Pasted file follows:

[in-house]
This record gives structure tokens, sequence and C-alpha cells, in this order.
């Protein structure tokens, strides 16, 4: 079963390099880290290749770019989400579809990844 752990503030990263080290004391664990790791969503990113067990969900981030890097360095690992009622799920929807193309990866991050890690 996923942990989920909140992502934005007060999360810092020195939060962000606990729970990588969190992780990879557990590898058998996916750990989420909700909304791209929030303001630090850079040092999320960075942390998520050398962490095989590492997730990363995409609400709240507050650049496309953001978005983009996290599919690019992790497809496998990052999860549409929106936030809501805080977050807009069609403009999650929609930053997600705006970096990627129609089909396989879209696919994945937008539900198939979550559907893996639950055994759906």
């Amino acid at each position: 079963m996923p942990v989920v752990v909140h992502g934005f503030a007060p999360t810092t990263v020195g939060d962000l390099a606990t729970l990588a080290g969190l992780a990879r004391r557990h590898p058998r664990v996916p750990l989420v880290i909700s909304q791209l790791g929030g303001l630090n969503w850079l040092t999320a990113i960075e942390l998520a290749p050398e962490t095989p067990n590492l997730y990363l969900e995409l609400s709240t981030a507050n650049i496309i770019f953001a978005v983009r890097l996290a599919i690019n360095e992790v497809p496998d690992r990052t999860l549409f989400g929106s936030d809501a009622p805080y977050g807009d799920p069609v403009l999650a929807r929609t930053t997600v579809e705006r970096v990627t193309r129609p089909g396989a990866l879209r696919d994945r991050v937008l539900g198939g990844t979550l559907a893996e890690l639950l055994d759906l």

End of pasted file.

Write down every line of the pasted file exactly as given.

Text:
[in-house]
This record gives structure tokens, sequence and C-alpha cells, in this order.
């Protein structure tokens, strides 16, 4: 079963390099880290290749770019989400579809990844 752990503030990263080290004391664990790791969503990113067990969900981030890097360095690992009622799920929807193309990866991050890690 996923942990989920909140992502934005007060999360810092020195939060962000606990729970990588969190992780990879557990590898058998996916750990989420909700909304791209929030303001630090850079040092999320960075942390998520050398962490095989590492997730990363995409609400709240507050650049496309953001978005983009996290599919690019992790497809496998990052999860549409929106936030809501805080977050807009069609403009999650929609930053997600705006970096990627129609089909396989879209696919994945937008539900198939979550559907893996639950055994759906």
């Amino acid at each position: 079963m996923p942990v989920v752990v909140h992502g934005f503030a007060p999360t810092t990263v020195g939060d962000l390099a606990t729970l990588a080290g969190l992780a990879r004391r557990h590898p058998r664990v996916p750990l989420v880290i909700s909304q791209l790791g929030g303001l630090n969503w850079l040092t999320a990113i960075e942390l998520a290749p050398e962490t095989p067990n590492l997730y990363l969900e995409l609400s709240t981030a507050n650049i496309i770019f953001a978005v983009r890097l996290a599919i690019n360095e992790v497809p496998d690992r990052t999860l549409f989400g929106s936030d809501a009622p805080y977050g807009d799920p069609v403009l999650a929807r929609t930053t997600v579809e705006r970096v990627t193309r129609p089909g396989a990866l879209r696919d994945r991050v937008l539900g198939g990844t979550l559907a893996e890690l639950l055994d759906l």